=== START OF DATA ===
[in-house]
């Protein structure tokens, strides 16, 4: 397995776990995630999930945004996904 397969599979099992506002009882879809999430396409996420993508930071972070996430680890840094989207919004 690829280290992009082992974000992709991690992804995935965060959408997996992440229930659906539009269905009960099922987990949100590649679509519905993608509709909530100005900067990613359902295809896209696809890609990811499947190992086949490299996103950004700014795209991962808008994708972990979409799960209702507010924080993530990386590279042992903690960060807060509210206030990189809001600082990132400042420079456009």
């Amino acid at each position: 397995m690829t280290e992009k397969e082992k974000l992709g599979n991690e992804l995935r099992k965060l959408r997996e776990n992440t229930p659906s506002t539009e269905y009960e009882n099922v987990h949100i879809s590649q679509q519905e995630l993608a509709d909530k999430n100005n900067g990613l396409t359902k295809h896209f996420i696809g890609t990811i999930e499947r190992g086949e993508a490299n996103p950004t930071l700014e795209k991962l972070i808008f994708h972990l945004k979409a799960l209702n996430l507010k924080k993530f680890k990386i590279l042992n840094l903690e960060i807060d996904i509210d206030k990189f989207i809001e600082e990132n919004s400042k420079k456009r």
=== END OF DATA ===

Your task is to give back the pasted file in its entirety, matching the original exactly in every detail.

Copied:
[in-house]
């Protein structure tokens, strides 16, 4: 397995776990995630999930945004996904 397969599979099992506002009882879809999430396409996420993508930071972070996430680890840094989207919004 690829280290992009082992974000992709991690992804995935965060959408997996992440229930659906539009269905009960099922987990949100590649679509519905993608509709909530100005900067990613359902295809896209696809890609990811499947190992086949490299996103950004700014795209991962808008994708972990979409799960209702507010924080993530990386590279042992903690960060807060509210206030990189809001600082990132400042420079456009």
């Amino acid at each position: 397995m690829t280290e992009k397969e082992k974000l992709g599979n991690e992804l995935r099992k965060l959408r997996e776990n992440t229930p659906s506002t539009e269905y009960e009882n099922v987990h949100i879809s590649q679509q519905e995630l993608a509709d909530k999430n100005n900067g990613l396409t359902k295809h896209f996420i696809g890609t990811i999930e499947r190992g086949e993508a490299n996103p950004t930071l700014e795209k991962l972070i808008f994708h972990l945004k979409a799960l209702n996430l507010k924080k993530f680890k990386i590279l042992n840094l903690e960060i807060d996904i509210d206030k990189f989207i809001e600082e990132n919004s400042k420079k456009r």